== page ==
For one local middle school student, helping others has taught him valuable lessons about volunteerism and appreciating what you have.
“I learned that there are so many more people out there in need and who need food and supplies during these troubling times, and that helping out in any way always makes a huge impact on someone’s life,” Blach Intermediate School eighth-grader Devansh Malik said. “I also learned not to take everyday things that I do for granted, after realizing that there are way more people than I thought who don’t have what I take for granted.”
Last summer, the Los Altos resident started a GoFundMe for charity and raised $99 by posting about it on Nextdoor. He used the money to buy supplies for the homeless and those affected by the fires last August.
Devansh was inspired to help after people associated with the United Sikhs Foundation – a charity he had been working with that donates food to homeless shelters – told him in June about the need for more supplies. In addition to essential items such as food and clothing, he raised enough money to buy smaller things such as colored pencils and toys for the kids to brighten up their days.
It was difficult to raise money because there were so many
GoFundMe campaigns out there for donors to choose from, Devansh said, and it was also hard to gain the trust of strangers.
“At first, people were, like, ‘Sorry, I can’t donate because I don’t actually know where this is going,’” he said. “To get their trust, I described where all the money was going and gave detailed information. I also gave an explanation of why I was doing it, so I guess people thought it was a good cause and decided to donate a little.”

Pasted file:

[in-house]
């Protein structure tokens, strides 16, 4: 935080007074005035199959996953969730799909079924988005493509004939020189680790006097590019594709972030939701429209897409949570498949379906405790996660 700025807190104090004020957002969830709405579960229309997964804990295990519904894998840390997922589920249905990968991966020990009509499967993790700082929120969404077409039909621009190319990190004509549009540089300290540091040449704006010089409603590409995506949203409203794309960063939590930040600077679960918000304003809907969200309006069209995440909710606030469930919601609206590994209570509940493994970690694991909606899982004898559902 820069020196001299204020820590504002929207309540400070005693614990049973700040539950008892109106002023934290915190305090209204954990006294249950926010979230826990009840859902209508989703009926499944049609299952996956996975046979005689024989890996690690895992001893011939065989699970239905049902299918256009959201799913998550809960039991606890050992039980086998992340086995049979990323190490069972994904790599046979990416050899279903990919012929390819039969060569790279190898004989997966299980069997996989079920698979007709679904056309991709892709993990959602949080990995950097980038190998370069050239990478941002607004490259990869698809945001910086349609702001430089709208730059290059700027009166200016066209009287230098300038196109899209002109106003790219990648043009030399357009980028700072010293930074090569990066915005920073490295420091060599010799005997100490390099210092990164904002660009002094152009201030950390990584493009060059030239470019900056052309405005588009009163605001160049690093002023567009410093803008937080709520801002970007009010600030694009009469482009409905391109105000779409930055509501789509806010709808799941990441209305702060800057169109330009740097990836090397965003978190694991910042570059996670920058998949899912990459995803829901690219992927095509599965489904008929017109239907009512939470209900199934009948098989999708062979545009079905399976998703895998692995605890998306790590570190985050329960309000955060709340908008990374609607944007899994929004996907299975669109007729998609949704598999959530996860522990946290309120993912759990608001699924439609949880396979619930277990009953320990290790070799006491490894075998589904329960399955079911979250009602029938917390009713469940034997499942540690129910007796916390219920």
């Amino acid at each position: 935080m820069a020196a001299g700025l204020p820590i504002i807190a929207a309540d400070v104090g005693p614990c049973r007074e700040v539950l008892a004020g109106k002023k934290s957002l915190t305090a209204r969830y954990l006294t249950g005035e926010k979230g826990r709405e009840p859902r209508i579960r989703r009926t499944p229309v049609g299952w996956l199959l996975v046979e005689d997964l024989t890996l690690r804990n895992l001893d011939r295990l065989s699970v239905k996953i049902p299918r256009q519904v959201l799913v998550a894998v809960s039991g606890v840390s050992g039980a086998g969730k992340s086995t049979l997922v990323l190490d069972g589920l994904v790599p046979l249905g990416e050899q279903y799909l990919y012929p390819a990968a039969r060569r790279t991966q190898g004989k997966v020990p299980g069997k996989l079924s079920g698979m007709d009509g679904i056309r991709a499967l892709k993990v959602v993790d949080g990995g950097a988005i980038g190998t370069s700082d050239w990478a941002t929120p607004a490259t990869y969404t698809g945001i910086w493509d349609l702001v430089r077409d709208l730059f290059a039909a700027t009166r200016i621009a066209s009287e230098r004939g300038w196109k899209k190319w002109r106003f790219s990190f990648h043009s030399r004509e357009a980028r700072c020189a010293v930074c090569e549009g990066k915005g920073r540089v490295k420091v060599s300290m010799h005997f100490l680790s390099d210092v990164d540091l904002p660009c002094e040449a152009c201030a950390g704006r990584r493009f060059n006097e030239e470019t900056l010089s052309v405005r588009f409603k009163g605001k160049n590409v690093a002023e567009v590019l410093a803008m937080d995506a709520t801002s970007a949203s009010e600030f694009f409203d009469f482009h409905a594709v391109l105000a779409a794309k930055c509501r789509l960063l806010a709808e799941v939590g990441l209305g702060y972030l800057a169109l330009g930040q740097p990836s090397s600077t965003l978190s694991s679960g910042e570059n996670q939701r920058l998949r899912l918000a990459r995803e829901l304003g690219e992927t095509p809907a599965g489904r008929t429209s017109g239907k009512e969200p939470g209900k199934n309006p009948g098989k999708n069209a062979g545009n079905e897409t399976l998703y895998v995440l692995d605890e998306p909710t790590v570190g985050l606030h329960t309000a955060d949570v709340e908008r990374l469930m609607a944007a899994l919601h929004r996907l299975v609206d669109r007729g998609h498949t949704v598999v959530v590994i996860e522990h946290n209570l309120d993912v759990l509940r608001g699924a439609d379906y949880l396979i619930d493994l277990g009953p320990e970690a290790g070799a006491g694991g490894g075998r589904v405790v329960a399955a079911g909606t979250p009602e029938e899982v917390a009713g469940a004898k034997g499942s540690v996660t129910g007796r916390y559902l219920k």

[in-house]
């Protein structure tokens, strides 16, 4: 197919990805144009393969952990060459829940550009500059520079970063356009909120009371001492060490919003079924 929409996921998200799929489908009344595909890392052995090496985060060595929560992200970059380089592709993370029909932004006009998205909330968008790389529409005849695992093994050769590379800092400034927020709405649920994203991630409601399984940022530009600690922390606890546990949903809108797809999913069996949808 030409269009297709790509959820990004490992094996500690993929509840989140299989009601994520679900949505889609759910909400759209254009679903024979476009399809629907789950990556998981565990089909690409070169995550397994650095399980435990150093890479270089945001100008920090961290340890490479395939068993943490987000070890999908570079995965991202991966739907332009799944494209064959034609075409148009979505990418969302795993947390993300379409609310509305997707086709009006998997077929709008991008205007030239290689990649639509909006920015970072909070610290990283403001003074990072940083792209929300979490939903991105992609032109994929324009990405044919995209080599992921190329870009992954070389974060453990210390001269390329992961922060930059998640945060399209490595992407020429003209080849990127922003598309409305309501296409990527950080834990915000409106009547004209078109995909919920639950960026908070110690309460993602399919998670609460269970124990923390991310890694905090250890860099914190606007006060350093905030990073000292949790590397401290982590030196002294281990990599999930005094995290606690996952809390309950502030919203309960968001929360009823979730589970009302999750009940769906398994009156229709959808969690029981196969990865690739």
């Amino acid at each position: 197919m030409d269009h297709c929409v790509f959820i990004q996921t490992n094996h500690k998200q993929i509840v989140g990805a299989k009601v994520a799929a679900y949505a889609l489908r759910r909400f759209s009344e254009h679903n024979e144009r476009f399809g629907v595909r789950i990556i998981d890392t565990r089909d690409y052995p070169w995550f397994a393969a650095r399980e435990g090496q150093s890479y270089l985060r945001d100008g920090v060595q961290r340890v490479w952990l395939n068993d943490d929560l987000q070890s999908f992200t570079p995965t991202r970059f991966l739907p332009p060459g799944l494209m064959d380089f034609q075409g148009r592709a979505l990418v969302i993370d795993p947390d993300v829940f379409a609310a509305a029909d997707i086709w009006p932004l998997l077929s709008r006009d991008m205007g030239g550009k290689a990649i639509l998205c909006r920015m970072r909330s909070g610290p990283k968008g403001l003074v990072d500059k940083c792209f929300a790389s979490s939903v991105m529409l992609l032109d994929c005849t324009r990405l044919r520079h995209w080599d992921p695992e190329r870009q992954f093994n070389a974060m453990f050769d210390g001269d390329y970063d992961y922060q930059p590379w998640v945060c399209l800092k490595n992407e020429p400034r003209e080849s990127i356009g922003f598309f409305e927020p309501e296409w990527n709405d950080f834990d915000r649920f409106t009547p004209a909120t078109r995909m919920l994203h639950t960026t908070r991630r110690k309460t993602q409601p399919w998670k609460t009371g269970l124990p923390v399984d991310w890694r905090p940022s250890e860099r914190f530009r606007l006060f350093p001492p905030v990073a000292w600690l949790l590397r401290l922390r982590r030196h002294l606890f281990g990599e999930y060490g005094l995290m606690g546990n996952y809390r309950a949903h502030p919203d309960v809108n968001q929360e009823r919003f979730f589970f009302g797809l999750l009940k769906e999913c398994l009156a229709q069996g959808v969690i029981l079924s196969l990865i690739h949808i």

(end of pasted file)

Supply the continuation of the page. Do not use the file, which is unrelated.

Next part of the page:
To transport the supplies to those in need, Devansh purchased food and visited homeless shelters and hotels to deliver it himself. He also used the proceeds from the GoFundMe drive to buy supplies that he dropped off at the United Sikhs Foundation. The organization then distributed the goods to their destinations nearly two hours from Devansh’s home.
Although it was an arduous process, Devansh said it was worth the effort.
“My favorite part of the entire experience was probably going to the homeless shelters and delivering everything,” he said. “It felt like I had accomplished something, and that everything I was doing was going toward a good cause. It felt really good to give supplies to people who didn’t have them.”
Devansh said he wants to use his story to spread a message to anyone listening, especially kids and teenagers: “No matter what time it is or what’s going on in the world, you can always help someone. There are so many people out there that don’t have the things that we take for granted.”